This section is from "The Horticulturist, And Journal Of Rural Art And Rural Taste", by P. Barry, A. J. Downing, J. Jay Smith, Peter B. Mead, F. W. Woodward, Henry T. Williams. Also available from Amazon: Horticulturist and Journal of Rural Art and Rural Taste.
Leaves opposite, linear, awned, rather stiff, glabrous, in bundles; stems creeping, branched, tufted; peduncles very long: petals twice as large as the calyx; seeds egg-shaped; hardy perennial; native of Corsica, on the highest mountains; flowers white; July and August; plant three inches high".
Awned Spurry, or literally, Awn-bearing Spurry, is the proper English name of the "new Grass." Some people put the stress or accent on the u, which is wrong, the accent is on the « - Sperguia. Four inches apart every way will be the best distance, but some will plant much farther apart, and plant again between; but, as in other things, the more baste the less speed. The grand secret is, to have an immense stock of plants before you begin to "plant out;" but out with them in the open air as feat as they are hardened off, if you have them from cuttings, or as soon as they are fit to handle, if they are seedlings in seed-pans. There are so many square feet in an acre, and so many square inches in a foot; and if you mean to plant at four inches every way apart, you can soon cast up how many plants would plant an acre. From a good stock to begin with, a boy, or a girl, or her mother, and one of the improved Waltonian Cases, without candle or lamp, could propagate in June, July and August, a sufficient number of plants in one month to plant an acre of ground. That is some data to go upon.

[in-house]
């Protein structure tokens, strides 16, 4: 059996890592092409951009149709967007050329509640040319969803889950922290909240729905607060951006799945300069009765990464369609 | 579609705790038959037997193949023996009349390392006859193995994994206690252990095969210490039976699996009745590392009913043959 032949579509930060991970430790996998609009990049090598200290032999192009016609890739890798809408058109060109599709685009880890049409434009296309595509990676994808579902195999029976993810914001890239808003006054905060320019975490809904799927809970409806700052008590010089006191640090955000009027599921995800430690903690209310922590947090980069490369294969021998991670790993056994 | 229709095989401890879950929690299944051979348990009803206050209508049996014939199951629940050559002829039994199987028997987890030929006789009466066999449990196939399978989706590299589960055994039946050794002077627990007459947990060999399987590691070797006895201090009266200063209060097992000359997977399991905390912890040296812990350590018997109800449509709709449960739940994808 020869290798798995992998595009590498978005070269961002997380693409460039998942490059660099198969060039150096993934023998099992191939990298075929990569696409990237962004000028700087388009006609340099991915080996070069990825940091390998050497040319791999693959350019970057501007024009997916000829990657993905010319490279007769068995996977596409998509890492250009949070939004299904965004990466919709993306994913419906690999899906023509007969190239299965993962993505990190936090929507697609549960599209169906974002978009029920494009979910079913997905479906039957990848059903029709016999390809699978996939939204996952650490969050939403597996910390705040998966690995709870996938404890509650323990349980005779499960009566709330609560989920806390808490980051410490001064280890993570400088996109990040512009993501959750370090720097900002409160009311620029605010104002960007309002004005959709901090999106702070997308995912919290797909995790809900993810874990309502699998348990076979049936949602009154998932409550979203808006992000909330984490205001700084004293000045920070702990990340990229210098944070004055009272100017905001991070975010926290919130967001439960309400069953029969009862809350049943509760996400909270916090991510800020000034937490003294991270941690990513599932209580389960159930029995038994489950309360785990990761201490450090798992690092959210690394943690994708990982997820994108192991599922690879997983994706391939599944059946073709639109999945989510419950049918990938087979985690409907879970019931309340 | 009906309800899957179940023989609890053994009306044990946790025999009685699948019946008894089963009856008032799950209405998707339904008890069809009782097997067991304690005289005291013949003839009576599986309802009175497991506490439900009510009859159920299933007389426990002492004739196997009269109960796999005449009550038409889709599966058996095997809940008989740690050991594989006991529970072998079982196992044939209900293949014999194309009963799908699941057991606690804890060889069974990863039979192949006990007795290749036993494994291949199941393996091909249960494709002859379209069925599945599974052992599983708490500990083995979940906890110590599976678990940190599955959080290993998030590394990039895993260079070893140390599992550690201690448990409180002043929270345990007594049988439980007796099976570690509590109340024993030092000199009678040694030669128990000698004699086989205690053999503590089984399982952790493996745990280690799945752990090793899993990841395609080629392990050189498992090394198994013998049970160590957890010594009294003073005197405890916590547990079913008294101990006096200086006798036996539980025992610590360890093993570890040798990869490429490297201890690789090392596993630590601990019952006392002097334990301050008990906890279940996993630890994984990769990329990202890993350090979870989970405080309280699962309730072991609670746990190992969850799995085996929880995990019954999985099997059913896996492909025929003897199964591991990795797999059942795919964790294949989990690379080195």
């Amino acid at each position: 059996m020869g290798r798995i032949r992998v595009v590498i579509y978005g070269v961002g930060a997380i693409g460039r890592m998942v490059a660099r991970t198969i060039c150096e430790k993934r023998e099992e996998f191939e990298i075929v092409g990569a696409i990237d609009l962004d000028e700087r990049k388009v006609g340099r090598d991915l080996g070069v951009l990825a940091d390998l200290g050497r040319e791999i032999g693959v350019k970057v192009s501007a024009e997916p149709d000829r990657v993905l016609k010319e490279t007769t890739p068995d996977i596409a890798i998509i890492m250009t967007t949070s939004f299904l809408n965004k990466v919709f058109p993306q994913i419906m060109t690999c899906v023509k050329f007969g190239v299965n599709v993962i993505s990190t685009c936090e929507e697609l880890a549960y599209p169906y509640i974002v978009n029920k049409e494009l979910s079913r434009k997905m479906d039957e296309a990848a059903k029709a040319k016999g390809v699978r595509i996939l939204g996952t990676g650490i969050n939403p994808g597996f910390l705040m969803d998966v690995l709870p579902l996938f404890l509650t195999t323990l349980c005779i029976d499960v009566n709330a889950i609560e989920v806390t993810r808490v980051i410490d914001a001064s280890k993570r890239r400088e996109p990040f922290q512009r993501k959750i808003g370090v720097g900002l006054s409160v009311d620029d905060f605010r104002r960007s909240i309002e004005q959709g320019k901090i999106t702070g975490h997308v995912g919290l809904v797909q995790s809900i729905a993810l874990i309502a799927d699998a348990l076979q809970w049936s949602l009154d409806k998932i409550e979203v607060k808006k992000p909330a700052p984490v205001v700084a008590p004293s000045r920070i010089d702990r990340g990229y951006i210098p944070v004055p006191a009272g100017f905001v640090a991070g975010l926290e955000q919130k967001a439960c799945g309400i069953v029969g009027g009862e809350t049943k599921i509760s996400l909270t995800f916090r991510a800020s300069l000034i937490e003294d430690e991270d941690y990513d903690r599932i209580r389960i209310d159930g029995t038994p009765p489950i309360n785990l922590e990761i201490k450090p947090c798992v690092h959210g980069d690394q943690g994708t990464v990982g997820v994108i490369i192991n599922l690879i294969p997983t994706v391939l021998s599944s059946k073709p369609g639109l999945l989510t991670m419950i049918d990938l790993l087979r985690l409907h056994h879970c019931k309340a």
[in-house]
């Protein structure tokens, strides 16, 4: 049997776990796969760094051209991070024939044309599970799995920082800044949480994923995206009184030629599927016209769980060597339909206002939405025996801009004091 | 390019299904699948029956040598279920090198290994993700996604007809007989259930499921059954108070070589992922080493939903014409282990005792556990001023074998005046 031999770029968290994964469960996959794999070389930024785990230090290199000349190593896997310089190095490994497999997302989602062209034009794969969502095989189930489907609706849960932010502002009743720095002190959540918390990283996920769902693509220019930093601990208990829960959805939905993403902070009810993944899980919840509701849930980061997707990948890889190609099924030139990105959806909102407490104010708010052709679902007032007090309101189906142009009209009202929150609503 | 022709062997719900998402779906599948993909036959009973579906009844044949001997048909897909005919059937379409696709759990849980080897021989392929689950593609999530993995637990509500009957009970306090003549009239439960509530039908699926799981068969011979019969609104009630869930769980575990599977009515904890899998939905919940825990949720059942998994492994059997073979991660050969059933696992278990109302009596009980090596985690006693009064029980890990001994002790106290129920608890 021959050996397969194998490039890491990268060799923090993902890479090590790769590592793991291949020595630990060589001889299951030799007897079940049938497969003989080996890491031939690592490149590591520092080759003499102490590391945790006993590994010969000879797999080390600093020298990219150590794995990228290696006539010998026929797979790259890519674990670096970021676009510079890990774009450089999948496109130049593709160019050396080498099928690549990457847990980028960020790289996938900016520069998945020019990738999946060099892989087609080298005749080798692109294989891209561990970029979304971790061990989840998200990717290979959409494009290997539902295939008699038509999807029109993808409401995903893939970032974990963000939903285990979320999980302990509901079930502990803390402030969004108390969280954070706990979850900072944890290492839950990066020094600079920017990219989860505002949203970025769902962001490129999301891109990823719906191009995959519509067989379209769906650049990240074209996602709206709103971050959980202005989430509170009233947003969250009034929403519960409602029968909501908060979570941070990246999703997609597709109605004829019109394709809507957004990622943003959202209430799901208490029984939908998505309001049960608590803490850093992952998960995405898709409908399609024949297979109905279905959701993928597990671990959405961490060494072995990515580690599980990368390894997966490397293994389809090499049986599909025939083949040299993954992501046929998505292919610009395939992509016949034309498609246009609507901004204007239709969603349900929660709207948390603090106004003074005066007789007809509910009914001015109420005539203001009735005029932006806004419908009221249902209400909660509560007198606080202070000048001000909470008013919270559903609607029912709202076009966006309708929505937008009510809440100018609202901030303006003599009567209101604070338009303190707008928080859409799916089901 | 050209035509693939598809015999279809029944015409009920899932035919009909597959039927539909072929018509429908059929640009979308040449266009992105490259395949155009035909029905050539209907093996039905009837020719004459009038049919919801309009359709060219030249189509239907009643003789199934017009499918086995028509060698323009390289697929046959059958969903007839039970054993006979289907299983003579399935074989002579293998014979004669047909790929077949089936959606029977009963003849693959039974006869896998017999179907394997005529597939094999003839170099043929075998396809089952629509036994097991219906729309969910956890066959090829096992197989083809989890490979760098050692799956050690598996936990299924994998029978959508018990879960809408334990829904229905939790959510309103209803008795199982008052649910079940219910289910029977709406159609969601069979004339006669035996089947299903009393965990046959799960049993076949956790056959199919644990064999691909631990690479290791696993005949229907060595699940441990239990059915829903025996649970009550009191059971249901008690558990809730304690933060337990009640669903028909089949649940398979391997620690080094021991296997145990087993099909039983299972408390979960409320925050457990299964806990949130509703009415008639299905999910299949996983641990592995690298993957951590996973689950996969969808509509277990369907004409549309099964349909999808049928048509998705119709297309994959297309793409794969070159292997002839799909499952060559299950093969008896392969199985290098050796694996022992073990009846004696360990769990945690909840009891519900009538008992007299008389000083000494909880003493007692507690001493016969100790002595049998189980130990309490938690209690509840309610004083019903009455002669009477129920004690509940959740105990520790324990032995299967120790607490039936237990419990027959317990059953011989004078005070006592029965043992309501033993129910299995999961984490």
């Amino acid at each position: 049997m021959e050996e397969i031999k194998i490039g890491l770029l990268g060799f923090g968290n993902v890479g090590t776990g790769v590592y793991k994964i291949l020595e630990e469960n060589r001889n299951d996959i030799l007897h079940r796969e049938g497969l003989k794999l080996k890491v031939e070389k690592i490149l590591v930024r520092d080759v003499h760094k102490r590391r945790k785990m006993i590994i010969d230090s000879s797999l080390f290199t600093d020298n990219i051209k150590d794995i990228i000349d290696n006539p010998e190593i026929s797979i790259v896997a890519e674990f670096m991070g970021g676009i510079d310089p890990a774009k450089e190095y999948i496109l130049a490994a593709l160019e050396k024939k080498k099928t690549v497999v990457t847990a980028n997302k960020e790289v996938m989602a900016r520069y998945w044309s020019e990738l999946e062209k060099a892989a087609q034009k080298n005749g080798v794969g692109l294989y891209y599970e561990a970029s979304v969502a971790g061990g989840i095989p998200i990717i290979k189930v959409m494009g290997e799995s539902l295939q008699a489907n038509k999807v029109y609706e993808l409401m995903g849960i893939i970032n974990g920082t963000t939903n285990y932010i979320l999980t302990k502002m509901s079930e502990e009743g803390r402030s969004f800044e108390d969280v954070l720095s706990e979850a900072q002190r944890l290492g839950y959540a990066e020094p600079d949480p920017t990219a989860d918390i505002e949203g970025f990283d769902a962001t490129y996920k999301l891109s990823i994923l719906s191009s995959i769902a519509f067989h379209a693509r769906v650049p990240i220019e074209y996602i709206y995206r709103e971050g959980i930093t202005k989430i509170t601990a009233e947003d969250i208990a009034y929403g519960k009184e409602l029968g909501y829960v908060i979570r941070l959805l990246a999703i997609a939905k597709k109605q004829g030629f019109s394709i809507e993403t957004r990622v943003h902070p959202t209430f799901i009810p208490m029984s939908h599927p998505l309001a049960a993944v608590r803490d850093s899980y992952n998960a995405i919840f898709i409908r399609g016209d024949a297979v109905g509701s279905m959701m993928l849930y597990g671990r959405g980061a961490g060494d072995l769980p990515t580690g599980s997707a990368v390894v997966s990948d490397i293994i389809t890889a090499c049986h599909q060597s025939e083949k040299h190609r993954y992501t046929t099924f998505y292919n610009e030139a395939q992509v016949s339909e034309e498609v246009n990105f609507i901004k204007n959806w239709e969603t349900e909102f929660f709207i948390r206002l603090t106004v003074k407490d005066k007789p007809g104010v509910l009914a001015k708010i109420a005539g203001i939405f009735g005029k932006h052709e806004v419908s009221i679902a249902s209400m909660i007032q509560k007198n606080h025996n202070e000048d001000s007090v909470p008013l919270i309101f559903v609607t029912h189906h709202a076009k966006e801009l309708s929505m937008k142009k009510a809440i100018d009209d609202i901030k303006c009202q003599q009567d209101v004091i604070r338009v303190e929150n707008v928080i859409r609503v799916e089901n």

Some would do less, and some three times as much; and some will not try, or believe.